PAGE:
If you collected all of Earth's water into a sphere, how big would it be?

We may earn a commission from links on this page.

Imagine the Earth in your mind's eye. Now round up all the water on the planet into a sphere (we're talking oceans, icecaps, atmosphere, everything — even the water bound up in you and me). How big do you think that sphere would be compared to the Earth?

Got your answer? Our water sphere would have a diameter of 1,385 kilometers (about 860 miles), and span the distance from Salt Lake City, Utah to Topeka, Kansas. A sphere this far across would have a volume equal to about 1,386 million cubic kilometers (roughly 332,500,000 cubic miles). Those might sound like big numbers (and they certainly are big numbers) but wait until you see this sphere beside the Earth.


The artists' conception shown here [click here for hi-res] will help you visualize the size of our ball of water relative to rest of the planet. By comparison, the Earth measures a staggering 12,256 km in diameter, dwarfing the little blue sphere — a "little blue sphere" that contains more than enough water to cover over 70 percent of our planet's surface, and fill every life form on Earth with H2O molecules. (Those looking for a similar size comparison at home can use a basketball to represent the dry Earth, and a nickel to illustrate the diameter of our water sphere.)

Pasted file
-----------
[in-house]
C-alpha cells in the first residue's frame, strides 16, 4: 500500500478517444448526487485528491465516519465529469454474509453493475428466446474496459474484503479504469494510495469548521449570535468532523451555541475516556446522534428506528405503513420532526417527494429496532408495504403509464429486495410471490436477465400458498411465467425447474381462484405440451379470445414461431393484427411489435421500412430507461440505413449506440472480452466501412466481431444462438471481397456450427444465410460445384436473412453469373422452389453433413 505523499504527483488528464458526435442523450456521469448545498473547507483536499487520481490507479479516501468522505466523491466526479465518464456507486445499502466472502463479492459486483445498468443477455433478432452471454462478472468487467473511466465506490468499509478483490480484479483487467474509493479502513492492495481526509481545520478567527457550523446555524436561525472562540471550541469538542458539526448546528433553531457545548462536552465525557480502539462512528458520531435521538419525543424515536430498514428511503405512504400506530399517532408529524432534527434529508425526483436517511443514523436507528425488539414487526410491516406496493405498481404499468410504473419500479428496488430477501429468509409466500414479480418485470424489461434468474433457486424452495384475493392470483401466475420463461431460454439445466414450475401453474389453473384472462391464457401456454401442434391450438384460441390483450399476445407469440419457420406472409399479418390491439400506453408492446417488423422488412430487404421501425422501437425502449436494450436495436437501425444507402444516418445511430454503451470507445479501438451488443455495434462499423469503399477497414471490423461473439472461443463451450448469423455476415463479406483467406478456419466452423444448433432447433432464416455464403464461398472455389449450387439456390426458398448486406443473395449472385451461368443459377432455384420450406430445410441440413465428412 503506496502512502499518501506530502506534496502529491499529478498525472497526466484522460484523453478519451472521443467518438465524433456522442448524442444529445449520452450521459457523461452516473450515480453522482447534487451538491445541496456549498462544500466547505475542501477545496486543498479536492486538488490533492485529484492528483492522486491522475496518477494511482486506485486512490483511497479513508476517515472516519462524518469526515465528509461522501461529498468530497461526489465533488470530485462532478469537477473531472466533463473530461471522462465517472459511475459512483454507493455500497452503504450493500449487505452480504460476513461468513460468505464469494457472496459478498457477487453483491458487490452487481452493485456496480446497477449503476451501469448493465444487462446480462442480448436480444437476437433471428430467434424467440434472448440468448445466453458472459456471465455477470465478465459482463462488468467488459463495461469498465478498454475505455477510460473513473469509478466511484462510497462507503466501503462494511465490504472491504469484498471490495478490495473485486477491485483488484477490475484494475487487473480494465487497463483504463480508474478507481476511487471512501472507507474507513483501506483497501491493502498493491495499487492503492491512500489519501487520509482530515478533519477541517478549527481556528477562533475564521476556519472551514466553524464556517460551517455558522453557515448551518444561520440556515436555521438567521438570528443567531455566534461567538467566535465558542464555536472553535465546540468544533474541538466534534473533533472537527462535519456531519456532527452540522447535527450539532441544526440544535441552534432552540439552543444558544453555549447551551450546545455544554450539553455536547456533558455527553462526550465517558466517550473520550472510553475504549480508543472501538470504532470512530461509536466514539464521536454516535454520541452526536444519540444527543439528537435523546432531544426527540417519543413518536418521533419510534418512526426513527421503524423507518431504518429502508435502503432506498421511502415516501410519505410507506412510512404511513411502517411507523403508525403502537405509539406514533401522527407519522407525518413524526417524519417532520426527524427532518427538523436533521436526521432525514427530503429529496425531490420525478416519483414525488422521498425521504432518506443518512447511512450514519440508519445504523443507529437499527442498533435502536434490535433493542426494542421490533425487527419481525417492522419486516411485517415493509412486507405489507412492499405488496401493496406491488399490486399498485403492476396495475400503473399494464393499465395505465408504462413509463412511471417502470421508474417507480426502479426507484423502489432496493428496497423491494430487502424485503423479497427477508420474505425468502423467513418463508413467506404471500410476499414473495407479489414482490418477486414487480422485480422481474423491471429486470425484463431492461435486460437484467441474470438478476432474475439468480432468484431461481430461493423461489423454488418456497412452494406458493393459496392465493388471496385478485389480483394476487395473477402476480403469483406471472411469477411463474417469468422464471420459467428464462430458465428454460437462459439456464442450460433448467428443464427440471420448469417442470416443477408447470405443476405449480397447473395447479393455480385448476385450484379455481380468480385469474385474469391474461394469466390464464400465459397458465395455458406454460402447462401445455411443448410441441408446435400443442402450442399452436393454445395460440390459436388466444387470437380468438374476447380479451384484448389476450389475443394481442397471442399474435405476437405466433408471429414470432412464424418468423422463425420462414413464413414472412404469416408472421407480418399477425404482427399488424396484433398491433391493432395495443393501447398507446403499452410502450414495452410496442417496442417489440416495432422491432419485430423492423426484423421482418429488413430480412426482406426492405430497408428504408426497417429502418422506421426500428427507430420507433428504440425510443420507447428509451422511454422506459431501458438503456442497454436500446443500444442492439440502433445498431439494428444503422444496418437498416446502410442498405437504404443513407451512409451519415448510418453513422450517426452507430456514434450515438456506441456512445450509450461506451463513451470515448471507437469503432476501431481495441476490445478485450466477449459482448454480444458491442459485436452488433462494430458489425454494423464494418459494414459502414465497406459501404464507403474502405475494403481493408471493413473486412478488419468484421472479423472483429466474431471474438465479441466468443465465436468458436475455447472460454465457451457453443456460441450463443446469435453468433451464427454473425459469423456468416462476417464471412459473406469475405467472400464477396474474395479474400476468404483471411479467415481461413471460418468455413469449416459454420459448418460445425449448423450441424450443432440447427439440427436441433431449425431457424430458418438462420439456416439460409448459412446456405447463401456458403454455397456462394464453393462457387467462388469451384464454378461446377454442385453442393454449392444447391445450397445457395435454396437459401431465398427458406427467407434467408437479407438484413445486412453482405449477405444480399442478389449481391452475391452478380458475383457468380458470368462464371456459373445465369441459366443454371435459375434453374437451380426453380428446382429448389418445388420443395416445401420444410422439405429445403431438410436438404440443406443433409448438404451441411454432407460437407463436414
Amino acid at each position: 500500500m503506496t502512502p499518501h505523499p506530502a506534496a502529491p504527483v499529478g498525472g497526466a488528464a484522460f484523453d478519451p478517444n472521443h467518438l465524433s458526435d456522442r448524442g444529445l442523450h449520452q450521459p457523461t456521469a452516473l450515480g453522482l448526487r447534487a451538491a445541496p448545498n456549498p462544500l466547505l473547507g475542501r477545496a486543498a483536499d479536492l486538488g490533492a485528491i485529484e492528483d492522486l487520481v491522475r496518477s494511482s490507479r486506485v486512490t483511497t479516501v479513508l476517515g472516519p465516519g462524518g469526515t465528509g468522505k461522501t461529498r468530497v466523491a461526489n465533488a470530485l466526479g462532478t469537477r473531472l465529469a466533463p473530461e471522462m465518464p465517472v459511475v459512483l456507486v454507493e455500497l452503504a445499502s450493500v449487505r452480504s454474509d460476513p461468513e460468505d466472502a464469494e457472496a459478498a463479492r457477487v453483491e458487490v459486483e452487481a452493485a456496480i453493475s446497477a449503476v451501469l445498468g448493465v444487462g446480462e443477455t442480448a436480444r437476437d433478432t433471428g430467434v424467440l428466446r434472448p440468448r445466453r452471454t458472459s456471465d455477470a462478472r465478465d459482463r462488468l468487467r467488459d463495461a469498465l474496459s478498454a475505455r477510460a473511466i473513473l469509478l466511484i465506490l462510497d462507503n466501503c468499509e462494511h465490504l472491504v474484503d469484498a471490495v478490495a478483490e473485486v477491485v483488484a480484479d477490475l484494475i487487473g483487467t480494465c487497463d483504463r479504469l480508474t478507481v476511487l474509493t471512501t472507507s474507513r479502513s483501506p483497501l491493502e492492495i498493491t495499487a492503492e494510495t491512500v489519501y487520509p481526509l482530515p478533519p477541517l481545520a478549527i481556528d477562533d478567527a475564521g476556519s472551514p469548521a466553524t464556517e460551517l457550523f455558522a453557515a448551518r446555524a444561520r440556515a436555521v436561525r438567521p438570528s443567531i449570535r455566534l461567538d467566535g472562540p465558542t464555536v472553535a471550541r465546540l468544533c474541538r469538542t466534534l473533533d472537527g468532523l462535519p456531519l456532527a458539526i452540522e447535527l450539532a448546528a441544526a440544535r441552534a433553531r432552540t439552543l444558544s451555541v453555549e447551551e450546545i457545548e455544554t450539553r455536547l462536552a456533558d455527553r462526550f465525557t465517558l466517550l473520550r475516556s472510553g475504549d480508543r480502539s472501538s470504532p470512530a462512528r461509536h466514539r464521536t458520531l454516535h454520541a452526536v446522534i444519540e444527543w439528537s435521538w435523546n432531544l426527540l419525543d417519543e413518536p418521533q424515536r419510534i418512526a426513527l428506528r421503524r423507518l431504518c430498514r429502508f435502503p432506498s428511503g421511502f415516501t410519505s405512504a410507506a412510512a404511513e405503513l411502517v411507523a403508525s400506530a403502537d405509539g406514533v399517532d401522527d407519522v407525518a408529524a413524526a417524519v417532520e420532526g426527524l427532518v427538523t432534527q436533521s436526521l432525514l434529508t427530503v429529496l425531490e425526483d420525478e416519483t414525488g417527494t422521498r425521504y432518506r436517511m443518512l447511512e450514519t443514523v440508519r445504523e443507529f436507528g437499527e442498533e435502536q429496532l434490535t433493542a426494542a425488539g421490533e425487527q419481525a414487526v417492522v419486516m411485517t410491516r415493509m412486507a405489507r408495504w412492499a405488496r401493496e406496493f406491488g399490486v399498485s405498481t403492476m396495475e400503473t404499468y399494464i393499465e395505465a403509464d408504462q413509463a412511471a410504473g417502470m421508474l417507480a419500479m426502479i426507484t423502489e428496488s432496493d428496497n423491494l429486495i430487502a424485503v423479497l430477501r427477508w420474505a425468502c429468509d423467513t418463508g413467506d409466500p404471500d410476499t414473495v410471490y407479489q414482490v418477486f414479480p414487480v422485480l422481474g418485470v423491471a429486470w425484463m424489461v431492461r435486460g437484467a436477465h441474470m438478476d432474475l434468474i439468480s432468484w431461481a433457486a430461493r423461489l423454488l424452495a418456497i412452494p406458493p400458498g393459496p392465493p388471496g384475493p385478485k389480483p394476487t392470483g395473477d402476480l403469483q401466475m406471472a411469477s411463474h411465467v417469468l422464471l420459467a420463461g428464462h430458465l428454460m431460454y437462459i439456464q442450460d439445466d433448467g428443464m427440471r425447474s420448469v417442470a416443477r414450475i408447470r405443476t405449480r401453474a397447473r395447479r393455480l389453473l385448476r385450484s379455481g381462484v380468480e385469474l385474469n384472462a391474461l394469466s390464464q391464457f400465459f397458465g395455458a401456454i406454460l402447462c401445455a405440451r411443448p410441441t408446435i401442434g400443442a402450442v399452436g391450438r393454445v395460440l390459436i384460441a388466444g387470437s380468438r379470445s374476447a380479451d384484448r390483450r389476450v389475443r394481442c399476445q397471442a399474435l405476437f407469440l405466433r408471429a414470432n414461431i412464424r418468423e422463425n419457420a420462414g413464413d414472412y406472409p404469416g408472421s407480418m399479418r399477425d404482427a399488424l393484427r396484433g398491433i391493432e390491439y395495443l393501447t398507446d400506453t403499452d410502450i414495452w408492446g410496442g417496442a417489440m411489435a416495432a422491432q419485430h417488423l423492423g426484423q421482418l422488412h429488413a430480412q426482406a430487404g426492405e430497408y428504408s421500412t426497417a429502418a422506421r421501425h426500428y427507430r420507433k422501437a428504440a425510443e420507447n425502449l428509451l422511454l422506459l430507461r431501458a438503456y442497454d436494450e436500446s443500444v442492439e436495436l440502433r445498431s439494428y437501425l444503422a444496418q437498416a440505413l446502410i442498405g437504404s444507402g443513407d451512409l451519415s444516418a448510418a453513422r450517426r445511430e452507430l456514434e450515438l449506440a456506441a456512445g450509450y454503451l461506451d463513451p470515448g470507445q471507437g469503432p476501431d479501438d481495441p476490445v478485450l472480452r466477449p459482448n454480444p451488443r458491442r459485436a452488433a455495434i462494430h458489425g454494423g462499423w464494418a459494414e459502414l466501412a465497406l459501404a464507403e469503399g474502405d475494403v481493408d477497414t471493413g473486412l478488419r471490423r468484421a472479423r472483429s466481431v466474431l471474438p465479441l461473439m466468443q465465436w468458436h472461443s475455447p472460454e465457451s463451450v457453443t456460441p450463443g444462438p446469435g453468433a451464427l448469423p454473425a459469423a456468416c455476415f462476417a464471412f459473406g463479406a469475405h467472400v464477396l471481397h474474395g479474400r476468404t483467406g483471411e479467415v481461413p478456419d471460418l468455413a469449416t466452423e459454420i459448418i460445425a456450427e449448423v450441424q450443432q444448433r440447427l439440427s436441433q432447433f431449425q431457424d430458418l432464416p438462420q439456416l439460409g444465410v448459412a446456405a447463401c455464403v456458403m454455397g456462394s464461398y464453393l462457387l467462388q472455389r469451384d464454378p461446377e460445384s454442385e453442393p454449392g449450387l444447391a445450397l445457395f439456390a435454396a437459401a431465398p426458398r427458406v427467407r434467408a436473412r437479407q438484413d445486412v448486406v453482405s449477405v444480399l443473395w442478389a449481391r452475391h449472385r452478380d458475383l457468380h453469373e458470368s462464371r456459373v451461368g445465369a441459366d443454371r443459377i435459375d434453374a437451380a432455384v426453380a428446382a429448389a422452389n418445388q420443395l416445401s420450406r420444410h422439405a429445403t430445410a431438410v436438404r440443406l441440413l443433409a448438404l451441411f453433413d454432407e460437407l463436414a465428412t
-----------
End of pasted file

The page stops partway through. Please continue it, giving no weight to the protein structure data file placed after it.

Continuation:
Pretty incredible, right? My initial estimate was way off. (I overshot. By a lot.) It just goes to show how when you're dealing with areas and volumes on planetary orders of magnitude, it's surprisingly easy to lose your sense of scale. [USGS via Philip Yam]

Top image via Shutterstock. Credit: Illustration by Jack Cook, Woods Hole Oceanographic Institution; USGS. Data source: Igor Shiklomanov's chapter "World fresh water resources" in Peter H. Gleick (editor), 1993, Water in Crisis: A Guide to the World's Fresh Water Resources (Oxford University Press, New York)